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cras, the commission, and consultation September 3, 2008

Posted by Bradley in : Uncategorized , trackback

EACT, the European Associations of Corporate Treasurers, don’t like the Commission’s proposals for regulating credit rating agencies. EACT have produced a 23 page response to the Commission’s consultation, a consultation period which expires on Friday, and was truncated:

It was not possible for Commission services to start the consultation period earlier given the fact that the advice of the Committee of European Securities Regulators (CESR) and the report of European Securities Markets Expert group (ESME) were delivered only in May and June this year respectively. These contributions had been prepared on the request of the Commission and offered the necessary basis for the Commission services’ work in this area. Moreover, a substantial amount of time in the preparatory phase has been devoted to eventually unsuccessful attempts to create a self-regulatory solution for the CRA industry.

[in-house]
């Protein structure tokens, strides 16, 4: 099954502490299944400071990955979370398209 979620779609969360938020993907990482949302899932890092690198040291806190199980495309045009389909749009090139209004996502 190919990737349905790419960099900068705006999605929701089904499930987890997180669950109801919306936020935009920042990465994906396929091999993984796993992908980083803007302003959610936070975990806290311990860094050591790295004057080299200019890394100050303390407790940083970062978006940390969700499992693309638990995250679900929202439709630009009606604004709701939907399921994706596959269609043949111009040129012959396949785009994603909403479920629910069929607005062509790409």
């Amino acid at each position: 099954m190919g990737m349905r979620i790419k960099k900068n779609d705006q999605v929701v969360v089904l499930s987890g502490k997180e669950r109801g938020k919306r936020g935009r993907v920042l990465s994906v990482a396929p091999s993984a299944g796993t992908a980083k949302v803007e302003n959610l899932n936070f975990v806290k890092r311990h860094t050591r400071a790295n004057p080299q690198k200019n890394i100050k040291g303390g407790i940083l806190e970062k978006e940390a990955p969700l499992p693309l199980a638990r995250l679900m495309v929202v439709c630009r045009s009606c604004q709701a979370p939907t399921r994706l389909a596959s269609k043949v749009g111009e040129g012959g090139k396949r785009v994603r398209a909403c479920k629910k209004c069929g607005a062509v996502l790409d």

Neither is it possible to extend the consultation period later in September: in view of the forthcoming elections, the European Parliament has agreed with the European Commission to accept the Commission proposals to be dealt in co-decision only by October 2008 at the latest. This implies that the Commission services will need to launch and finalise an Interservice Consultation in September 2008 in order to meet this deadline. Commission services will compensate the short consultation period by individually encouraging important stakeholders (including regulators, Member States and the CRAs) to participate in the public consultation.

I’m not convinced that making sure to encourage the important stakeholders to participate really does compensate for a shortened consultation period (especially one that has taken place while many people have been on vacation, as noted by EACT). And this is yet another consultation exercise which seems to be being carried out only in English. As to the substance, EACT suggests the proposed rules are too detailed (rules-based regulation, rather than principles-based regulation), will impede competition, and risk conflicting with rules being introduced in other jurisdictions.

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